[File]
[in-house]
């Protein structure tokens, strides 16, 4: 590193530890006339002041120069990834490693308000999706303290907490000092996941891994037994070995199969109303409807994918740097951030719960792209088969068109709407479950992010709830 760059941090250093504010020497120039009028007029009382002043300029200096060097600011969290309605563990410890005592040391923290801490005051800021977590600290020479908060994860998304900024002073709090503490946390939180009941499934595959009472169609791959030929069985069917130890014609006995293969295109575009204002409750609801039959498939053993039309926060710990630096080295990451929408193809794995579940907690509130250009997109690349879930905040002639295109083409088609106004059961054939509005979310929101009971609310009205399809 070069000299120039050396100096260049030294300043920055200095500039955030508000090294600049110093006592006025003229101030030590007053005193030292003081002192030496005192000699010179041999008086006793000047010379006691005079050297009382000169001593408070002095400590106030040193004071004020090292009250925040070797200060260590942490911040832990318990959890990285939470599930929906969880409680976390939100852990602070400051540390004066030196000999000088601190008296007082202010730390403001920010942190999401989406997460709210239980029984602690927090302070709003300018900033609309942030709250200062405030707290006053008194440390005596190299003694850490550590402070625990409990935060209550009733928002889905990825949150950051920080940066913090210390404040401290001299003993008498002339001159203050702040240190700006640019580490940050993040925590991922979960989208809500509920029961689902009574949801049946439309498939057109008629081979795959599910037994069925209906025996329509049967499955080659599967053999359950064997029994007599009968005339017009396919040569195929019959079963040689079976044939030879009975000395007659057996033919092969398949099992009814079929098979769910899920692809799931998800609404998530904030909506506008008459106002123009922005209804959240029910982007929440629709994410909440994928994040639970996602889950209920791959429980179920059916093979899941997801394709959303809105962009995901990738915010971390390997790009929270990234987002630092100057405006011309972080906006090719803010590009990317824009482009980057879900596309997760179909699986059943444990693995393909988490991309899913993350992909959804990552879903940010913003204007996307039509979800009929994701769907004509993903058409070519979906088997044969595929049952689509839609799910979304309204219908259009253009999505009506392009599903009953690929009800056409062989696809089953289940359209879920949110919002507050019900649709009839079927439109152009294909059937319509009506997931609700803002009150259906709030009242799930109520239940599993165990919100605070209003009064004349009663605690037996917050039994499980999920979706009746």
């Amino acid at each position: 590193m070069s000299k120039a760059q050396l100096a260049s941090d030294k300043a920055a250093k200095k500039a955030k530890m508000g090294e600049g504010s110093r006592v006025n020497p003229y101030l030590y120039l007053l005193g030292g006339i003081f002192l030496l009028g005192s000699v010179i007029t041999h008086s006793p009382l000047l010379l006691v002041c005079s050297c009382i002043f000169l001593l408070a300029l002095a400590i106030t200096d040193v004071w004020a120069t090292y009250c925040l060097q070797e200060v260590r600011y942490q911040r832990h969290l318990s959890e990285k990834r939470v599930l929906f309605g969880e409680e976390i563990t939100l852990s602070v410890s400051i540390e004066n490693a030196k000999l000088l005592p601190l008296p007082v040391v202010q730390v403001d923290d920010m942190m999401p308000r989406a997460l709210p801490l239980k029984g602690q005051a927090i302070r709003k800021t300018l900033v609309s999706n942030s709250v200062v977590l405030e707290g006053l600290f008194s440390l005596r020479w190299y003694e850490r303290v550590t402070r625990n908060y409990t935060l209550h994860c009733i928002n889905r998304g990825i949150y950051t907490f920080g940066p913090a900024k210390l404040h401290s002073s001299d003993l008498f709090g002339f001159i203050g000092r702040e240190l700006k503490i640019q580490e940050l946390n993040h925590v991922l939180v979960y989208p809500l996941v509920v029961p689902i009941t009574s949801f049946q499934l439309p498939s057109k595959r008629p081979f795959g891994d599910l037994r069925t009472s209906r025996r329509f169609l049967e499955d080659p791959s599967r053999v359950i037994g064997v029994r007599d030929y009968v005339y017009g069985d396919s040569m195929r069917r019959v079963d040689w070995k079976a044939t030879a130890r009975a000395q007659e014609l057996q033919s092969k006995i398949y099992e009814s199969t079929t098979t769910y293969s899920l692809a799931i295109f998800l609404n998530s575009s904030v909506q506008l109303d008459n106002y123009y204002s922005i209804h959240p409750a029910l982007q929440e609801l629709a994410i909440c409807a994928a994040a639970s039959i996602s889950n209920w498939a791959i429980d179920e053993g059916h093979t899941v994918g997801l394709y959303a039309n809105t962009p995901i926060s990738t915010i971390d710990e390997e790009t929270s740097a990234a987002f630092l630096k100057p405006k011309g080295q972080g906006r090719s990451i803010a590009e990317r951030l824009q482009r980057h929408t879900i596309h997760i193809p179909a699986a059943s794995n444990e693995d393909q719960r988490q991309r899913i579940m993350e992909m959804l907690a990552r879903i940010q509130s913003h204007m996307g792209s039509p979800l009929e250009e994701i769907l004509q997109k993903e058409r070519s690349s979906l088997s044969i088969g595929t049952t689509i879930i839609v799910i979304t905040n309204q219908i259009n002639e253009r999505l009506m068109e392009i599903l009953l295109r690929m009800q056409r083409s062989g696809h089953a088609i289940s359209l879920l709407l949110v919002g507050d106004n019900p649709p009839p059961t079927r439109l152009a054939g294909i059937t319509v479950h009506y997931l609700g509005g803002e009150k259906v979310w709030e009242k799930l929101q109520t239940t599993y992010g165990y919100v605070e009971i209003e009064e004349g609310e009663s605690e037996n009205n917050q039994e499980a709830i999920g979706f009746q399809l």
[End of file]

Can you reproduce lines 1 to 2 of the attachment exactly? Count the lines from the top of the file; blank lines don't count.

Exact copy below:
[in-house]
């Protein structure tokens, strides 16, 4: 590193530890006339002041120069990834490693308000999706303290907490000092996941891994037994070995199969109303409807994918740097951030719960792209088969068109709407479950992010709830 760059941090250093504010020497120039009028007029009382002043300029200096060097600011969290309605563990410890005592040391923290801490005051800021977590600290020479908060994860998304900024002073709090503490946390939180009941499934595959009472169609791959030929069985069917130890014609006995293969295109575009204002409750609801039959498939053993039309926060710990630096080295990451929408193809794995579940907690509130250009997109690349879930905040002639295109083409088609106004059961054939509005979310929101009971609310009205399809 070069000299120039050396100096260049030294300043920055200095500039955030508000090294600049110093006592006025003229101030030590007053005193030292003081002192030496005192000699010179041999008086006793000047010379006691005079050297009382000169001593408070002095400590106030040193004071004020090292009250925040070797200060260590942490911040832990318990959890990285939470599930929906969880409680976390939100852990602070400051540390004066030196000999000088601190008296007082202010730390403001920010942190999401989406997460709210239980029984602690927090302070709003300018900033609309942030709250200062405030707290006053008194440390005596190299003694850490550590402070625990409990935060209550009733928002889905990825949150950051920080940066913090210390404040401290001299003993008498002339001159203050702040240190700006640019580490940050993040925590991922979960989208809500509920029961689902009574949801049946439309498939057109008629081979795959599910037994069925209906025996329509049967499955080659599967053999359950064997029994007599009968005339017009396919040569195929019959079963040689079976044939030879009975000395007659057996033919092969398949099992009814079929098979769910899920692809799931998800609404998530904030909506506008008459106002123009922005209804959240029910982007929440629709994410909440994928994040639970996602889950209920791959429980179920059916093979899941997801394709959303809105962009995901990738915010971390390997790009929270990234987002630092100057405006011309972080906006090719803010590009990317824009482009980057879900596309997760179909699986059943444990693995393909988490991309899913993350992909959804990552879903940010913003204007996307039509979800009929994701769907004509993903058409070519979906088997044969595929049952689509839609799910979304309204219908259009253009999505009506392009599903009953690929009800056409062989696809089953289940359209879920949110919002507050019900649709009839079927439109152009294909059937319509009506997931609700803002009150259906709030009242799930109520239940599993165990919100605070209003009064004349009663605690037996917050039994499980999920979706009746």